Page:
CONTENT WARNING: This page and the linked resource features issues of suicide and self-harm. Please do not read if you think this might be triggering or harmful to you. If you feel you may not be safe, or are at risk of not being safe, call 999 or go to your local A&E for emergency support.
Lots of people think about suicide at some point in their lives. If you were in physical pain, you would look for a way to stop that pain. You might take some painkillers, or maybe you would talk to a doctor about it. If you’re in a lot of emotional pain, it’s natural that you would also look for a way to stop that pain.
Some people might have suicidal thoughts because they can’t see another way out of their current situation. Thinking about death can be scary for some people, but it can also be comforting. It can feel like a relief to know you have the option of a way out, even if you won’t use it.
Anybody can experience suicidal thoughts. There is no need to feel ashamed about having these thoughts, it's important that you reach out, stay strong and get the support you need.
When you’re experiencing suicidal thoughts, it can be really difficult to think about things clearly. Here are 7 ways you can stay S.T.R.O.N.G whilst feeling suicidal.
You are the expert in your experiences. Can you identify any changes or differences in your behaviour that may help you work out when you are feeling suicidal?
Is there anything that increases the intensity of the thoughts you are having? If possible, make a note of these and try to avoid them, or share the information with somebody you trust.
You may have experienced these thoughts for a while, what has helped you get this far? This may be things like your hobbies, partner, animals, friends, family, and your ambitions.
If you feel comfortable, try to speak to somebody you trust. This may be a professional but may also be somebody in your personal support network. Let somebody know how you are feeling.
You may feel like you are on your own with the thoughts, but around 3 in 4 LGBT people accessing LGBT services have experienced suicidal thoughts before. We are here if you need us.
There is plenty of support available to help you when you are experiencing suicidal thoughts. You can reach out to anonymous helplines, use websites such as Shining a Light on Suicide, or speak to your GP. If you are experiencing crisis, you can phone 999 for immediate support.
Below are some additional recourse and places you can go to for support with suicidal thoughts. This list is not exhaustive, and it may not provide you with all the information you are looking for. If you want to speak to someone about finding additional resource, please call our helpline on 0345 3 30 30 30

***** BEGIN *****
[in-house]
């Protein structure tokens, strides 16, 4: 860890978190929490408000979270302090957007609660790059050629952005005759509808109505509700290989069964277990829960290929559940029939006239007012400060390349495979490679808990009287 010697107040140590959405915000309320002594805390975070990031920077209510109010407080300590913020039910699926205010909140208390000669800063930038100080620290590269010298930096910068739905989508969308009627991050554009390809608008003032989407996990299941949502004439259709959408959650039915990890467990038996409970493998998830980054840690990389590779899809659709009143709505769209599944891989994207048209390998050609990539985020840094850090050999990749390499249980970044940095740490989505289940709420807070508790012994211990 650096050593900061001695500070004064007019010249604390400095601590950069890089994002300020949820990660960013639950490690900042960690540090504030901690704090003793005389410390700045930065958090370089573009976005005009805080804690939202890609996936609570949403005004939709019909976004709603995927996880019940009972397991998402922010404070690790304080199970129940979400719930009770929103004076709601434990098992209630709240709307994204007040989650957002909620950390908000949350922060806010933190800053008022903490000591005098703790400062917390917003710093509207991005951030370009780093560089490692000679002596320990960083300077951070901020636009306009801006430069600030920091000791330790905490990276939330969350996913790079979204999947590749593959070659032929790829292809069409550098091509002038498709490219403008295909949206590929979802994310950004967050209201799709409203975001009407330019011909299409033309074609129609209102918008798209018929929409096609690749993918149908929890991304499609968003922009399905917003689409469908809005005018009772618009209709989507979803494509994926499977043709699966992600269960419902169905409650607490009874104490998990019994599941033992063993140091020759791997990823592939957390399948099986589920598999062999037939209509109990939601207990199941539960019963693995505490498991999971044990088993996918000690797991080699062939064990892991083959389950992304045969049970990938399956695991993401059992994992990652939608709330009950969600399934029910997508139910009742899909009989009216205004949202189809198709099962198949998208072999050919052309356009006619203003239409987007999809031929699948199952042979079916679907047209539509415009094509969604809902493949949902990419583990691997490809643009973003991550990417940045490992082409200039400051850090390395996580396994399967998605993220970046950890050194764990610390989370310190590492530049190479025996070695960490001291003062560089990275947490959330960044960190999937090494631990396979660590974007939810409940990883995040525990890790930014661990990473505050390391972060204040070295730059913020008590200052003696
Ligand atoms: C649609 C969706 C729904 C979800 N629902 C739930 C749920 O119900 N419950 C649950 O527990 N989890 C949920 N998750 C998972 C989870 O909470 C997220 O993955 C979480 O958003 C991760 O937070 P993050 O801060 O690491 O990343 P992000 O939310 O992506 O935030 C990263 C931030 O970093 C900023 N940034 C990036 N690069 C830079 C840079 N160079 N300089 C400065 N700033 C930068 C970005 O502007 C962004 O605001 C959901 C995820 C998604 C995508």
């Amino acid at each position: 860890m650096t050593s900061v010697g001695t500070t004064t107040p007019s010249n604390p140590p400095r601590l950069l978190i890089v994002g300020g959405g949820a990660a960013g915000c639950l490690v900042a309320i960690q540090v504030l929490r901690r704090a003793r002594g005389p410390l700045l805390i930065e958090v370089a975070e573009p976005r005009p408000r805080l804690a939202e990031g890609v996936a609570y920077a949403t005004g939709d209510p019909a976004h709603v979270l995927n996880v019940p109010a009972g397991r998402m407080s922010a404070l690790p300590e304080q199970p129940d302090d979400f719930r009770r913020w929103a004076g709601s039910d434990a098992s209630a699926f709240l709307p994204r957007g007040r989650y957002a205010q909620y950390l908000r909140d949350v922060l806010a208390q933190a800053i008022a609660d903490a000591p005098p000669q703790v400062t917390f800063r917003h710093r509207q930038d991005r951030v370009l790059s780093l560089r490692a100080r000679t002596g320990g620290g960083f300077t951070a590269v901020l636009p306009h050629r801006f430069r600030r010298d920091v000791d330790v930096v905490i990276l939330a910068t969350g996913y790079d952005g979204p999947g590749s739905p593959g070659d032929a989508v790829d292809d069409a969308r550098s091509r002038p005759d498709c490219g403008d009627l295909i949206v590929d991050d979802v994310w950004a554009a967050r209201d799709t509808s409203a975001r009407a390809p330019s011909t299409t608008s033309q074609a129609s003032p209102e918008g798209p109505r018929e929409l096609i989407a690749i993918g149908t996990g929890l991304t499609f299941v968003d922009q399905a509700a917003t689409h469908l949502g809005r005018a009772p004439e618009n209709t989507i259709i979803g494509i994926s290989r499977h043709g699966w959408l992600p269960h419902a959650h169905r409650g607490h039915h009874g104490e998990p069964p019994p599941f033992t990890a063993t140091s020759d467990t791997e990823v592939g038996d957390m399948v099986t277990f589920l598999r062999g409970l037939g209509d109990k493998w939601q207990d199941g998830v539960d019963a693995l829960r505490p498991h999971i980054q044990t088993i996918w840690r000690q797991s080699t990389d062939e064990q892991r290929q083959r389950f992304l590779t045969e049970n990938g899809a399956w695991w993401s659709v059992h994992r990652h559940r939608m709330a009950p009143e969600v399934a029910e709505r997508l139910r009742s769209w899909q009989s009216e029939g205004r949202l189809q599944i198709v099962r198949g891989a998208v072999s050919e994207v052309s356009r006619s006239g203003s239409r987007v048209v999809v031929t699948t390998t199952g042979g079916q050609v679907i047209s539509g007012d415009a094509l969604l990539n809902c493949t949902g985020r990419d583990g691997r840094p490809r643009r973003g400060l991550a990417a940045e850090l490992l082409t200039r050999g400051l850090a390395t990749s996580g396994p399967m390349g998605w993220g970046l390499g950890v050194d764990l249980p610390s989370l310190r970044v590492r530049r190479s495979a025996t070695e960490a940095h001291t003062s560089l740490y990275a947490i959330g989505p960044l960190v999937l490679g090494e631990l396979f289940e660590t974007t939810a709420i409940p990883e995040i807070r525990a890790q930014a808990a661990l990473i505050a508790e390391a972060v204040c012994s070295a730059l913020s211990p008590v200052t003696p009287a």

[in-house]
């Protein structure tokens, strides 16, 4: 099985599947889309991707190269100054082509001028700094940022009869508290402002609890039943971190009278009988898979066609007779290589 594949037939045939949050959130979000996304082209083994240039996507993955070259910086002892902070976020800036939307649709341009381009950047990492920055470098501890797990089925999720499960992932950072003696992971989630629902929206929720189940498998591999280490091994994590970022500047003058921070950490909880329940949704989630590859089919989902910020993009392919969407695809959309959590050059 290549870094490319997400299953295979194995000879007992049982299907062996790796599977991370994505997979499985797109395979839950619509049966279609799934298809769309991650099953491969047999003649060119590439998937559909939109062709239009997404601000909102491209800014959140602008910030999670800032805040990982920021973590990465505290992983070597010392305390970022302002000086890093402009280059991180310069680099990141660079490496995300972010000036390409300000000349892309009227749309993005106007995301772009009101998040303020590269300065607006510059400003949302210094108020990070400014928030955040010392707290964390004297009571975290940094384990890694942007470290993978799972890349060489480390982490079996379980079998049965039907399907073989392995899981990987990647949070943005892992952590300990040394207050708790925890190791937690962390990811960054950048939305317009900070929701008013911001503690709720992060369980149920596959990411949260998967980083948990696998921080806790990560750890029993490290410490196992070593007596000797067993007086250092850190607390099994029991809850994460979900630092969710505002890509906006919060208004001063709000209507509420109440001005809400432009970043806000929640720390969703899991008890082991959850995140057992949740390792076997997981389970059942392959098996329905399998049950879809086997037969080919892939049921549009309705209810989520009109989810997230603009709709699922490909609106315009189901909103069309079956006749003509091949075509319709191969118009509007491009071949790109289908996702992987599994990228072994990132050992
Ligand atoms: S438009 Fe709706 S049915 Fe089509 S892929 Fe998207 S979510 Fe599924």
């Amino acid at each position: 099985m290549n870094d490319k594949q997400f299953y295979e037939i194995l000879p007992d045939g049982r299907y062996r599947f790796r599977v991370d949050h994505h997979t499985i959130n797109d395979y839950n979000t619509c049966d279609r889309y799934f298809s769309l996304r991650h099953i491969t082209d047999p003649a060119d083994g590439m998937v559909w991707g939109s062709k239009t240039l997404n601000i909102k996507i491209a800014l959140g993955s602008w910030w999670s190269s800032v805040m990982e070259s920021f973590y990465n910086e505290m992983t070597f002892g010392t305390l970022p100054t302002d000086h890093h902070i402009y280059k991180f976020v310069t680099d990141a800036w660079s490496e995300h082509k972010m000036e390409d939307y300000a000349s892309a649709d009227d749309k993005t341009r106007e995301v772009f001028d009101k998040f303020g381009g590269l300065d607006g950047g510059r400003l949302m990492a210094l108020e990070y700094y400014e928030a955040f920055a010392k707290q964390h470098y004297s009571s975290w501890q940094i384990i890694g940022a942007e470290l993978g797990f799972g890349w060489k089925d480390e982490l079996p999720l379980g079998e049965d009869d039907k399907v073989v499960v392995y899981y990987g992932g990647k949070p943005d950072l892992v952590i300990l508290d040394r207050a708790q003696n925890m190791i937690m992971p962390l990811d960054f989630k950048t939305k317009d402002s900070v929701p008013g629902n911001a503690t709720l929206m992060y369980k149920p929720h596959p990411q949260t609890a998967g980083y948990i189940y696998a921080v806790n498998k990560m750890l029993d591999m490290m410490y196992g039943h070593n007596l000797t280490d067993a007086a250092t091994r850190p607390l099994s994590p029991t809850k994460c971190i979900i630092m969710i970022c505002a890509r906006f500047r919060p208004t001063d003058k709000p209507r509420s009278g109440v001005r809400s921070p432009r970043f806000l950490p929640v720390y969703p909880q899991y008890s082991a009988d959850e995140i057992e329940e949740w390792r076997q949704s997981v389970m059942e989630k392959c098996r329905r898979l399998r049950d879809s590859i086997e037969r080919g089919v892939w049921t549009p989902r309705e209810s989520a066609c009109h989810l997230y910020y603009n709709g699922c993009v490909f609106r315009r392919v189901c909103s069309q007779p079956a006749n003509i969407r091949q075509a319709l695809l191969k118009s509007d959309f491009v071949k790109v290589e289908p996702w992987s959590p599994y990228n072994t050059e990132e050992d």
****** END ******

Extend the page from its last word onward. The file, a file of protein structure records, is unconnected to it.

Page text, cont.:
- Shining A Light On Suicide - Bringing suicide out of the dark in Greater Manchester because it affects us all. Whether you’re feeling suicidal, worried someone else is, or have lost someone to suicide, you’re not alone. Whatever you’re going through, we’ll help you get the advice and support you need.
- Greater Manchester Bereavement Service - Can help to find support for anyone in Greater Manchester that has been bereaved or affected by a death. No one needs to feel alone as they deal with their grief.
- Grassroots - Provides advice on what do to if you our someone you know is experiencing suicidal thoughts
- Stay Alive (app) - A pocket suicide prevention resource for the UK, packed full of useful information to help you stay safe. You can use it if you are having thoughts of suicide or if you are concerned about someone else who may be considering suicide.
- Togetherall - An online service providing access to millions with anxiety, depression and other common mental health issues.
- WRAP (Wellness Recovery Action Plan) app - An app to walk you through the process of creating your personal WRAP. Use it on your own, with a friend or supporter, or in a group.
You might not want to worry the people in your life, or maybe you have tried to reach out to someone in the past and didn’t get good a reaction. Reaching out to a helpline is a good option if you don’t want to talk to someone you know, or don’t feel able to.
There are various ways to reach out to a helpline. It doesn’t have to be over the phone - there are also helplines which allow you to reach out through online chat, email, or text. You can talk anonymously if you want to.
Find out more about our helpline here or have a look at the following helplines:
- Samaritans - Free, 24/7 access to confidential emotional support by call or email
0330 094 5717 Manchester and Salford Samaritans (local charges apply)
- General Manchester Mental Health Services (Out of hours) - Phone support Mon-Fri 5pm - 9am, Sat-Sun 24 hours
01204 483 071 Bolton, Salford and Trafford
0161 271 0450 City of Manchester
- Papyrus - For children and young people under 35 who are having thoughts of suicide
0800 068 41 41
07860 039 967
- Saneline - Emotional support and information to those affected by mental illness
0300 304 7000
- SHOUT - UK's first 24/7 text support service, free on all major mobile networks
85258 (text only)